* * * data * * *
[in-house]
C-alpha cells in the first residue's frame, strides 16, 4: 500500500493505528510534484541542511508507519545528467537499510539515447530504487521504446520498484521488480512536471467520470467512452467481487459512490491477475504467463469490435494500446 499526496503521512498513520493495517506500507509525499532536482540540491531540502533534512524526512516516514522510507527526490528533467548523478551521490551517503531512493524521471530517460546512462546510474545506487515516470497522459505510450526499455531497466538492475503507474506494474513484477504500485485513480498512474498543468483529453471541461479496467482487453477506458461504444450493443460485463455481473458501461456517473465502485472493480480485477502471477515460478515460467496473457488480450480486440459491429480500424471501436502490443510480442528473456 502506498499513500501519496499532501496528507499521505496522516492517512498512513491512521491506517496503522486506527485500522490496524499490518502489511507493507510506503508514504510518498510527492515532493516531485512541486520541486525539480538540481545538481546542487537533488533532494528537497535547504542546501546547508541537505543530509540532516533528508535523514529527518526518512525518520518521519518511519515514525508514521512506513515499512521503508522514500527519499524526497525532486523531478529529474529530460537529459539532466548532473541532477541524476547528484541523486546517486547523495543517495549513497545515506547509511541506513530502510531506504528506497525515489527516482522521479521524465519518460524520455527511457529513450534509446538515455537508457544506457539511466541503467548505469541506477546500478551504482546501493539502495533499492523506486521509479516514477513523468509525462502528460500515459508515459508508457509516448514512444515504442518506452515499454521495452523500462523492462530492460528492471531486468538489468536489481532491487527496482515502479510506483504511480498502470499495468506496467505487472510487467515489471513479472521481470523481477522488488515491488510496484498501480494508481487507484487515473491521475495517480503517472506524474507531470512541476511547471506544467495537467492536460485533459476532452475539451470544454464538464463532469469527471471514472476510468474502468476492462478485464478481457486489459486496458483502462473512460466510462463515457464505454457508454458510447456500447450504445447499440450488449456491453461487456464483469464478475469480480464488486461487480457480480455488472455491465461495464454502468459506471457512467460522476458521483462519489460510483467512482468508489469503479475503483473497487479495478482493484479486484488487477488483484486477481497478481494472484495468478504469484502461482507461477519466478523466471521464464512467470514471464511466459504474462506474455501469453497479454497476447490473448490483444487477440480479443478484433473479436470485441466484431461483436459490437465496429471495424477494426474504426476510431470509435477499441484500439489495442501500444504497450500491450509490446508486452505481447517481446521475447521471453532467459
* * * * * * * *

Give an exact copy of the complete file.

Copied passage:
[in-house]
C-alpha cells in the first residue's frame, strides 16, 4: 500500500493505528510534484541542511508507519545528467537499510539515447530504487521504446520498484521488480512536471467520470467512452467481487459512490491477475504467463469490435494500446 499526496503521512498513520493495517506500507509525499532536482540540491531540502533534512524526512516516514522510507527526490528533467548523478551521490551517503531512493524521471530517460546512462546510474545506487515516470497522459505510450526499455531497466538492475503507474506494474513484477504500485485513480498512474498543468483529453471541461479496467482487453477506458461504444450493443460485463455481473458501461456517473465502485472493480480485477502471477515460478515460467496473457488480450480486440459491429480500424471501436502490443510480442528473456 502506498499513500501519496499532501496528507499521505496522516492517512498512513491512521491506517496503522486506527485500522490496524499490518502489511507493507510506503508514504510518498510527492515532493516531485512541486520541486525539480538540481545538481546542487537533488533532494528537497535547504542546501546547508541537505543530509540532516533528508535523514529527518526518512525518520518521519518511519515514525508514521512506513515499512521503508522514500527519499524526497525532486523531478529529474529530460537529459539532466548532473541532477541524476547528484541523486546517486547523495543517495549513497545515506547509511541506513530502510531506504528506497525515489527516482522521479521524465519518460524520455527511457529513450534509446538515455537508457544506457539511466541503467548505469541506477546500478551504482546501493539502495533499492523506486521509479516514477513523468509525462502528460500515459508515459508508457509516448514512444515504442518506452515499454521495452523500462523492462530492460528492471531486468538489468536489481532491487527496482515502479510506483504511480498502470499495468506496467505487472510487467515489471513479472521481470523481477522488488515491488510496484498501480494508481487507484487515473491521475495517480503517472506524474507531470512541476511547471506544467495537467492536460485533459476532452475539451470544454464538464463532469469527471471514472476510468474502468476492462478485464478481457486489459486496458483502462473512460466510462463515457464505454457508454458510447456500447450504445447499440450488449456491453461487456464483469464478475469480480464488486461487480457480480455488472455491465461495464454502468459506471457512467460522476458521483462519489460510483467512482468508489469503479475503483473497487479495478482493484479486484488487477488483484486477481497478481494472484495468478504469484502461482507461477519466478523466471521464464512467470514471464511466459504474462506474455501469453497479454497476447490473448490483444487477440480479443478484433473479436470485441466484431461483436459490437465496429471495424477494426474504426476510431470509435477499441484500439489495442501500444504497450500491450509490446508486452505481447517481446521475447521471453532467459